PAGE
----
But while victory is a must for the Americans, a draw would be enough to put Egypt through to the semifinals if Brazil beats Italy in the other group game.
The Pharoahs’ success may be a surprise to those who predicted Brazil and Italy would coast through to the next round, but the players have always been confident after winning the last two editions of the African Cup of Nations.
“This is like what we did together at the Nations Cup the last two times in Egypt and in Ghana, and now we’re seeing the same thing in South Africa here,” Egypt forward Mohamed Zidan said. “We are having enough time to prepare well for the games and the coaching staff are also having time to prepare the players.”
For Egypt and the United States, the tournament has been a tale of how teams react to opening setbacks.
While Egypt seemed to draw inspiration from its narrow 4-3 loss to Brazil in order to shock Italy 1-0, the United States played well in a 10-man loss to Italy but then buckled against Brazil.
“In these kind of events, it’s no different to the World Cup,” United States coach Bob Bradley said. “Many of the players have just finished their own seasons and they can be in all different frames of mind. You come together and something can happen in that first game or two and rally everybody and push the team on and be the spark.
“Or it can easily be: now it doesn’t go right, there’s a little extra pressure, guys start to get nervous.”
The United States needs victory and goal difference to swing its way by a barely conceivable amount if it is to edge its way into the next round. But that doesn’t mean Bradley is about to employ a gung-ho attack to secure those goals.
“It’s not always that you can count up the numbers and put the guys up who have scored the most goals on the field together,” Bradley said. “It’s got to still be a collective way to collect chances, to be dangerous.”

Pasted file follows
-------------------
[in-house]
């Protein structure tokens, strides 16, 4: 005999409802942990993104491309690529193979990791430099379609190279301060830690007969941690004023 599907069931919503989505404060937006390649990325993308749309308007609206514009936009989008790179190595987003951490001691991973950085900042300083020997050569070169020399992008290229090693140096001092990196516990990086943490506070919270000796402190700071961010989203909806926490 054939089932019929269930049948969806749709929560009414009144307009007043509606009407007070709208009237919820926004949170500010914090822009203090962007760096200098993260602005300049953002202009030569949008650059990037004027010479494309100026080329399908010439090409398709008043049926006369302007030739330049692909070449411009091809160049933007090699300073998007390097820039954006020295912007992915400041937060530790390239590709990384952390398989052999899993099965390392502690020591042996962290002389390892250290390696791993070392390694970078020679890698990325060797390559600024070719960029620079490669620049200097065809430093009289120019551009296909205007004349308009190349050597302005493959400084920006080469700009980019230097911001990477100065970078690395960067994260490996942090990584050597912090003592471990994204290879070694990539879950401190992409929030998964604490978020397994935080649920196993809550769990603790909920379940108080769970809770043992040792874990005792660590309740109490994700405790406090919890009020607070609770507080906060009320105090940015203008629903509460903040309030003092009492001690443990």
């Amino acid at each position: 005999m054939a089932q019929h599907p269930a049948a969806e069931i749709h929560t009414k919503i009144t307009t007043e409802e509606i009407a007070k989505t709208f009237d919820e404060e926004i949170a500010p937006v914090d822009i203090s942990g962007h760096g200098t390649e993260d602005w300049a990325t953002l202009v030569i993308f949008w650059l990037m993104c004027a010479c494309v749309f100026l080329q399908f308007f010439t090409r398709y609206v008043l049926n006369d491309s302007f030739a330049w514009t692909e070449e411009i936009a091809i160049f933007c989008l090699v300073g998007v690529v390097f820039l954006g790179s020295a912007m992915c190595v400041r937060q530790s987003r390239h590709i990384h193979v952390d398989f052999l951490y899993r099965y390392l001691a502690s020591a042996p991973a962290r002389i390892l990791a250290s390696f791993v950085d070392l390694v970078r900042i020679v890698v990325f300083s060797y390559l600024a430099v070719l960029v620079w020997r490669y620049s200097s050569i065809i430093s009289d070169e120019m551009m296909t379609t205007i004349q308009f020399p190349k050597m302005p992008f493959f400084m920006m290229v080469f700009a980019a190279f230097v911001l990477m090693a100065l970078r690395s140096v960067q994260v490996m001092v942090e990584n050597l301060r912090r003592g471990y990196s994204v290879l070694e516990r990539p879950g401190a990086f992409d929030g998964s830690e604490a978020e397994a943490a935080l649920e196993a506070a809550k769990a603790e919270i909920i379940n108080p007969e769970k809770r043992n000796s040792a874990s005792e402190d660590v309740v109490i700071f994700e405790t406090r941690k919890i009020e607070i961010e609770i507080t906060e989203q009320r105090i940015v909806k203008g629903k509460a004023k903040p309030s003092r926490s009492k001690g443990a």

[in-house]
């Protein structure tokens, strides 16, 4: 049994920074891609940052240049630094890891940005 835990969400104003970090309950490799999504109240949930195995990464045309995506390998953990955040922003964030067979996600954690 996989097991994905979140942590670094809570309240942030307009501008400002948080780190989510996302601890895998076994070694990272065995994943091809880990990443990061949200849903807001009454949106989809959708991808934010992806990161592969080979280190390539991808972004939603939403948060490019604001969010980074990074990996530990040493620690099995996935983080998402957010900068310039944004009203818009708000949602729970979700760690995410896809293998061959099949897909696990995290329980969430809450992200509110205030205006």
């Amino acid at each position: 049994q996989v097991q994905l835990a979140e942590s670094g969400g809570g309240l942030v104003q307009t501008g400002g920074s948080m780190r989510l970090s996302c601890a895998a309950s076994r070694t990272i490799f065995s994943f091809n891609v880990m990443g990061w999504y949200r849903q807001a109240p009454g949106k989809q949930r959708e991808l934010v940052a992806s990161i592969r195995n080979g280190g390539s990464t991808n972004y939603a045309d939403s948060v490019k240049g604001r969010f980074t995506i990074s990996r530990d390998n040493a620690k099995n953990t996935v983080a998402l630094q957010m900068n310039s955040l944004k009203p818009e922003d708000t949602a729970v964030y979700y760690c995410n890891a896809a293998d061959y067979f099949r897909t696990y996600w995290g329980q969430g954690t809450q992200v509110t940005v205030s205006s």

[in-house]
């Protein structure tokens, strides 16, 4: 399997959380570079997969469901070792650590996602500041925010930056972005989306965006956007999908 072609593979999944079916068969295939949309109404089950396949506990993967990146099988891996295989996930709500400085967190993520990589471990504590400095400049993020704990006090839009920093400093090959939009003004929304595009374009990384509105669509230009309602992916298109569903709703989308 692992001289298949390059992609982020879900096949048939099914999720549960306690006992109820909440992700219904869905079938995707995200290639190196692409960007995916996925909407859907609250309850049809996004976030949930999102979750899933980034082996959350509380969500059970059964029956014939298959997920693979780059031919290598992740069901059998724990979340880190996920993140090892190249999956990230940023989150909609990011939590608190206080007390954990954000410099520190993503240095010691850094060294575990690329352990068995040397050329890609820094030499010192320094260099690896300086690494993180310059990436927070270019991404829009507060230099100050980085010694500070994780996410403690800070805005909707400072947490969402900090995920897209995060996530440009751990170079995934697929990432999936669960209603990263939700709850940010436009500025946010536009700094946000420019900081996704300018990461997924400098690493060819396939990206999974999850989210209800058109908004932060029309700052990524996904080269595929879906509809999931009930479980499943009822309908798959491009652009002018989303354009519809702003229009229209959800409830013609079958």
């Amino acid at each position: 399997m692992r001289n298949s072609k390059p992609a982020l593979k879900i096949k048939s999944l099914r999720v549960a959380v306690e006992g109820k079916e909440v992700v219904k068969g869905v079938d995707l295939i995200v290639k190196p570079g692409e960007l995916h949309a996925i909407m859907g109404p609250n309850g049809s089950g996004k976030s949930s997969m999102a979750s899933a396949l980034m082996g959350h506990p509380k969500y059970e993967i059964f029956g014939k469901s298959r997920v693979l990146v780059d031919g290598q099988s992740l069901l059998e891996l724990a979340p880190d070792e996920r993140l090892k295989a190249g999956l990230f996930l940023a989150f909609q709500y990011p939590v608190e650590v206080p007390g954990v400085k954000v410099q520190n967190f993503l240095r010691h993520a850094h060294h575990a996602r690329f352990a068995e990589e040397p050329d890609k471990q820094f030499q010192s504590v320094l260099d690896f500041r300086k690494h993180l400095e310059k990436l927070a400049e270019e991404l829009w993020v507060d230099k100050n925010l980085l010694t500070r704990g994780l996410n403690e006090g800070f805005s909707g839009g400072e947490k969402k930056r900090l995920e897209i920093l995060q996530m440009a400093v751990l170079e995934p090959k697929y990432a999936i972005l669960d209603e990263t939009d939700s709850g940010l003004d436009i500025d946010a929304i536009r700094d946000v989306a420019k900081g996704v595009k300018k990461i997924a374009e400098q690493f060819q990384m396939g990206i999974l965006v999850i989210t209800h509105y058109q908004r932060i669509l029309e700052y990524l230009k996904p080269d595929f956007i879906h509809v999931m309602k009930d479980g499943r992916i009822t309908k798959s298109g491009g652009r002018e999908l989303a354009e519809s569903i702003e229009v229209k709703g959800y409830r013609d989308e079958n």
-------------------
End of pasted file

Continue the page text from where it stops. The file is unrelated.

What the United States needs to do is score an early goal, not concede one as it did in its 3-0 loss to Brazil on Thursday.
“The key in any of these situations is getting a goal at the right time, feeling like there’s a little momentum,” Bradley said. “Maybe the other team is forced to open up and from there maybe you can take advantage.”
Bradley said he had yet to decide how many changes to make to the team that lost to Brazil, although the suspension of midfielder Sacha Kljestan for his second-half red card means there will be at least one—and probably more.
The Egyptians’ success has been built upon the sort of hard running and stamina often associated with teams in England’s Premier League, with a defense backed up by the standout goalkeeping of Essam El Hadary.
Zidan and Mohamed Aboutrika have switched position to constantly occupy both Brazil and Italy, with Zidan particularly prominent in scoring twice against Brazil.
“It’s the pure commitment, the running they’re doing for each other, just the physical effort that they’re putting into every game,” Bradley said. “Physically, they’re a talented team. They’re athletic. They work very hard and there’s no tactical magic to make up for that.”